There is something special about a prestige cuvée that is truly a blend of 50% Chardonnay and 50% Pinot Noir. For many, it's what makes champagne, "champagne".
Don't get me wrong. I'm not saying that a 50/50 blend makes the "best" champagnes. Besides, most prestige cuvees are "close" to being a 50/50 blend so it's somewhat of a moot point.
But it is said that a perfectly even balance of CH and PN creates a unique tension in the mouth and in the wine.
I think if I was a cellar master, I would designate that my finest cuvée would always be an exact 50/50 blend each and every vintage. I think it would make the blending an interesting yet firmly stated challenge. If I had trouble doing that with a vintage champagne, then I might opt to make my prestige cuvée a blend of vintages a la Grand Siecle. I could then tinker with older vintages but always return to making sure it was precisely 50 CH and 50 PN.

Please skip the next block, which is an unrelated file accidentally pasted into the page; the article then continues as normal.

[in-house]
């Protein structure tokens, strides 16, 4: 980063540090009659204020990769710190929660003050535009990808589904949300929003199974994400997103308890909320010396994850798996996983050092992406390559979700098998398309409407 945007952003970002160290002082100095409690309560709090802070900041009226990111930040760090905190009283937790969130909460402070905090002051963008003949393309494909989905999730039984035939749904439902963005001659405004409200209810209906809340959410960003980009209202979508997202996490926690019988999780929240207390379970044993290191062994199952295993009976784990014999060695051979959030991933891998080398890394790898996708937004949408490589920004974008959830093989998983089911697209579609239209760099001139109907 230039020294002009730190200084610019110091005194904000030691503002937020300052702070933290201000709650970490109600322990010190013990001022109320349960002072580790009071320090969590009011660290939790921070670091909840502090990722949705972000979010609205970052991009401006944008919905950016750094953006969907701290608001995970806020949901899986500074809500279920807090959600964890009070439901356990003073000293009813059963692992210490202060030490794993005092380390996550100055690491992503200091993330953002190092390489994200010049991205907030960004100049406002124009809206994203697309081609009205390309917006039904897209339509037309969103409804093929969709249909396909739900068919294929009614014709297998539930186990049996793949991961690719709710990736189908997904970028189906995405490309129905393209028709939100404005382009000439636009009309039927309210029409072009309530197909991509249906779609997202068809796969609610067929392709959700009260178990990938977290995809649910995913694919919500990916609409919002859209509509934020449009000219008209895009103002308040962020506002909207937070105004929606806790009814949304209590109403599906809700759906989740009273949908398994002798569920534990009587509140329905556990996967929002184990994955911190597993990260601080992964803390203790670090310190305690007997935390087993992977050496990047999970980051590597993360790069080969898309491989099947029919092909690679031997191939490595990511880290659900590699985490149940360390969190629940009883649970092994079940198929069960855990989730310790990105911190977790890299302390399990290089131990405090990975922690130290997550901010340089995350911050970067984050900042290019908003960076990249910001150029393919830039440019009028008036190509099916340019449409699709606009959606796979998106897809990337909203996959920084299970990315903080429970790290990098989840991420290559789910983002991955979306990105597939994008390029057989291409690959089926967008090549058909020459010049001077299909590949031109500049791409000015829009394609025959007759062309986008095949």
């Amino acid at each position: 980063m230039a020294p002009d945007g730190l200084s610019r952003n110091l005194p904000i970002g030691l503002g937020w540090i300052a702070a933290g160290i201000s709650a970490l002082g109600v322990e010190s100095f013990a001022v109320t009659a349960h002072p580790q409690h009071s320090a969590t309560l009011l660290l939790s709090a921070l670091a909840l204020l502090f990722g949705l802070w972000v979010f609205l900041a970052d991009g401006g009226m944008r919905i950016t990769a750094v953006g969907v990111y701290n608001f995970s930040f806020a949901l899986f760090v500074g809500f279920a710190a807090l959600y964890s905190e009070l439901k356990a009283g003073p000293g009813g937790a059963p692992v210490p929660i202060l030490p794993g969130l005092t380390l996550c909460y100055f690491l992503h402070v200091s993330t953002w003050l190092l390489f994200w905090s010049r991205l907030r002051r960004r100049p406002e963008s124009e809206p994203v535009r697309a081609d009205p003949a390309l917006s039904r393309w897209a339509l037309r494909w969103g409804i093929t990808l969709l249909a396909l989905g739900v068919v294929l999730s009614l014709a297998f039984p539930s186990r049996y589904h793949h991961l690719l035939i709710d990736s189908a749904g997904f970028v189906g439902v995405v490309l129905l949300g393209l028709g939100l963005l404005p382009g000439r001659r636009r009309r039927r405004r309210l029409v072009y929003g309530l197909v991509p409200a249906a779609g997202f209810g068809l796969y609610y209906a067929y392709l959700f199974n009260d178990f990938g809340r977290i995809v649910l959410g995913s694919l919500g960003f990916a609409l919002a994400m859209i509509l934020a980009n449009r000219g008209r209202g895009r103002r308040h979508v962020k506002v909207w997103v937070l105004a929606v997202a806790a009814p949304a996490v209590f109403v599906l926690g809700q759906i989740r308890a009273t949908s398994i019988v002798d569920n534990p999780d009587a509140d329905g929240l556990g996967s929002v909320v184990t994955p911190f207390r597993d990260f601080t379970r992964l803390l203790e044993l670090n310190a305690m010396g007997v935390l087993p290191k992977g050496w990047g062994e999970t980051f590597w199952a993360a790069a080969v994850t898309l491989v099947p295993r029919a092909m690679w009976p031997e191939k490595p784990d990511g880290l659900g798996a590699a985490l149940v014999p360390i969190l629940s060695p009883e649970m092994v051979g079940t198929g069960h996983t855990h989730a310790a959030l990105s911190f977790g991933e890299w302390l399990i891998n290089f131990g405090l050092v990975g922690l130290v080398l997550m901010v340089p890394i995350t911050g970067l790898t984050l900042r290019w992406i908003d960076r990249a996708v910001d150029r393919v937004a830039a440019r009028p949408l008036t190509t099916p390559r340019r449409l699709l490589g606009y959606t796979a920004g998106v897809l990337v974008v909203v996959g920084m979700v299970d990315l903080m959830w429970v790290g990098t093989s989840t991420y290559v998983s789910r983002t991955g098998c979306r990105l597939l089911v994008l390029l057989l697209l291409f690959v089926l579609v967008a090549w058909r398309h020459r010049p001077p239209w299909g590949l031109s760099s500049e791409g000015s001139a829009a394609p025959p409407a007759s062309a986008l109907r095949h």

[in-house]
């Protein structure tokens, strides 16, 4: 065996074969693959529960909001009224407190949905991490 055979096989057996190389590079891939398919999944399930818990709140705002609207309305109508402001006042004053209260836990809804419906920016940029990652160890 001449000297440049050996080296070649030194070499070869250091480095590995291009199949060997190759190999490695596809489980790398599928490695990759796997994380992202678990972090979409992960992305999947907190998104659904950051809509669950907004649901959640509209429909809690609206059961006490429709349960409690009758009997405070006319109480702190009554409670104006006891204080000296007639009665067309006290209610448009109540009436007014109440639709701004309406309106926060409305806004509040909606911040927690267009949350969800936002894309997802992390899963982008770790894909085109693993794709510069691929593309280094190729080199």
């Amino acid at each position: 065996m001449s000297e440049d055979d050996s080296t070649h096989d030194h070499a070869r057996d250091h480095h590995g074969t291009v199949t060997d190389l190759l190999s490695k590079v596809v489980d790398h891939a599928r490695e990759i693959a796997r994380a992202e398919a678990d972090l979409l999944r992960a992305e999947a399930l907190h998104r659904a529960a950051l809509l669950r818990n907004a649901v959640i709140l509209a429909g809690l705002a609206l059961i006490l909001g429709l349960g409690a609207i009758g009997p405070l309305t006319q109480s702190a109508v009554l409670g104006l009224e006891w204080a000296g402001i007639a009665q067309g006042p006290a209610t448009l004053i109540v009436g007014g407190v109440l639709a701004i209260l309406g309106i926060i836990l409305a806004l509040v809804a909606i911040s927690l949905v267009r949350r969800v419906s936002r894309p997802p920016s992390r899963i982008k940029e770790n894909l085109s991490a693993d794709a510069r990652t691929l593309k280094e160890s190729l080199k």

Anyway, I found that only a few "big name" prestige cuvees are a perfect 50/50 blend (or so they are stated):Heidsieck & Monopole Diamant Bleu for the years of 1995, 1996, 1998
Laurent-Perrier 90/93/95 Grand Siecle
1990 Dom Perignon Rose
1996 Dom Perignon
2000 Dom Perignon
Dom Perignon seems to pride itself on being "nearly" 50/50 every year. And it is always one of the most finely balanced champagnes, in my experience. Just a coincidence?
Perrier Jouet's famous Belle Epoque bottles are also "fixed" in their nearly even percentages every year except they always include 5% Pinot Meunier in the cuvée.